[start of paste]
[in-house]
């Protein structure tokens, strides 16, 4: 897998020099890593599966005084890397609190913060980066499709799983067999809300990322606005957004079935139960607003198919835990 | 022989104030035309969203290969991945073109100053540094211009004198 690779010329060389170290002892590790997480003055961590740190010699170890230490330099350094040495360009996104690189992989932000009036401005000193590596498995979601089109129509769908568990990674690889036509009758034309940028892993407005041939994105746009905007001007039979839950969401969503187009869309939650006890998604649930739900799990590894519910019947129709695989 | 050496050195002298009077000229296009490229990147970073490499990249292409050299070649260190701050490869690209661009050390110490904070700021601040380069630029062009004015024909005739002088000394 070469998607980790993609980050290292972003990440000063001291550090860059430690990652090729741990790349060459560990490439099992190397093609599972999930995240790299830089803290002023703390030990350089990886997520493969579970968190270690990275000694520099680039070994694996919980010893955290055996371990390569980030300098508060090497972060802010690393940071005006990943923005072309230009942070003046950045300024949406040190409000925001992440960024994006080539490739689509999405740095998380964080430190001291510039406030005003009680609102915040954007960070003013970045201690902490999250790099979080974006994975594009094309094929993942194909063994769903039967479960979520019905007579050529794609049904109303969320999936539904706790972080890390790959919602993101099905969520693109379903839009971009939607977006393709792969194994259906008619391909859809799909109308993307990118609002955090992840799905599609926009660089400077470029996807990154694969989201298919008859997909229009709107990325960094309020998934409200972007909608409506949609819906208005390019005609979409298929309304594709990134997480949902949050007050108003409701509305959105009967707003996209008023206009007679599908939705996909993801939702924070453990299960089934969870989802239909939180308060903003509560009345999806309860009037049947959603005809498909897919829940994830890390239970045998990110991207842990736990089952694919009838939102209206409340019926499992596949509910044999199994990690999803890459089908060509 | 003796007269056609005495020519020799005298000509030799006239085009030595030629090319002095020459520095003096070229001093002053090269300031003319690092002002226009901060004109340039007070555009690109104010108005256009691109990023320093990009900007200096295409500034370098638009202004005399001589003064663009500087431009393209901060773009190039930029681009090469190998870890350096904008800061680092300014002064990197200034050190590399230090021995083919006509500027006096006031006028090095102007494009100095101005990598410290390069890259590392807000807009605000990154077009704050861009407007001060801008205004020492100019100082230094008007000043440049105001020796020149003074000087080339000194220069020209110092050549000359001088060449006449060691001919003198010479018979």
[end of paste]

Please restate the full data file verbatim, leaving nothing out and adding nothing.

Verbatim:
[in-house]
């Protein structure tokens, strides 16, 4: 897998020099890593599966005084890397609190913060980066499709799983067999809300990322606005957004079935139960607003198919835990 | 022989104030035309969203290969991945073109100053540094211009004198 690779010329060389170290002892590790997480003055961590740190010699170890230490330099350094040495360009996104690189992989932000009036401005000193590596498995979601089109129509769908568990990674690889036509009758034309940028892993407005041939994105746009905007001007039979839950969401969503187009869309939650006890998604649930739900799990590894519910019947129709695989 | 050496050195002298009077000229296009490229990147970073490499990249292409050299070649260190701050490869690209661009050390110490904070700021601040380069630029062009004015024909005739002088000394 070469998607980790993609980050290292972003990440000063001291550090860059430690990652090729741990790349060459560990490439099992190397093609599972999930995240790299830089803290002023703390030990350089990886997520493969579970968190270690990275000694520099680039070994694996919980010893955290055996371990390569980030300098508060090497972060802010690393940071005006990943923005072309230009942070003046950045300024949406040190409000925001992440960024994006080539490739689509999405740095998380964080430190001291510039406030005003009680609102915040954007960070003013970045201690902490999250790099979080974006994975594009094309094929993942194909063994769903039967479960979520019905007579050529794609049904109303969320999936539904706790972080890390790959919602993101099905969520693109379903839009971009939607977006393709792969194994259906008619391909859809799909109308993307990118609002955090992840799905599609926009660089400077470029996807990154694969989201298919008859997909229009709107990325960094309020998934409200972007909608409506949609819906208005390019005609979409298929309304594709990134997480949902949050007050108003409701509305959105009967707003996209008023206009007679599908939705996909993801939702924070453990299960089934969870989802239909939180308060903003509560009345999806309860009037049947959603005809498909897919829940994830890390239970045998990110991207842990736990089952694919009838939102209206409340019926499992596949509910044999199994990690999803890459089908060509 | 003796007269056609005495020519020799005298000509030799006239085009030595030629090319002095020459520095003096070229001093002053090269300031003319690092002002226009901060004109340039007070555009690109104010108005256009691109990023320093990009900007200096295409500034370098638009202004005399001589003064663009500087431009393209901060773009190039930029681009090469190998870890350096904008800061680092300014002064990197200034050190590399230090021995083919006509500027006096006031006028090095102007494009100095101005990598410290390069890259590392807000807009605000990154077009704050861009407007001060801008205004020492100019100082230094008007000043440049105001020796020149003074000087080339000194220069020209110092050549000359001088060449006449060691001919003198010479018979």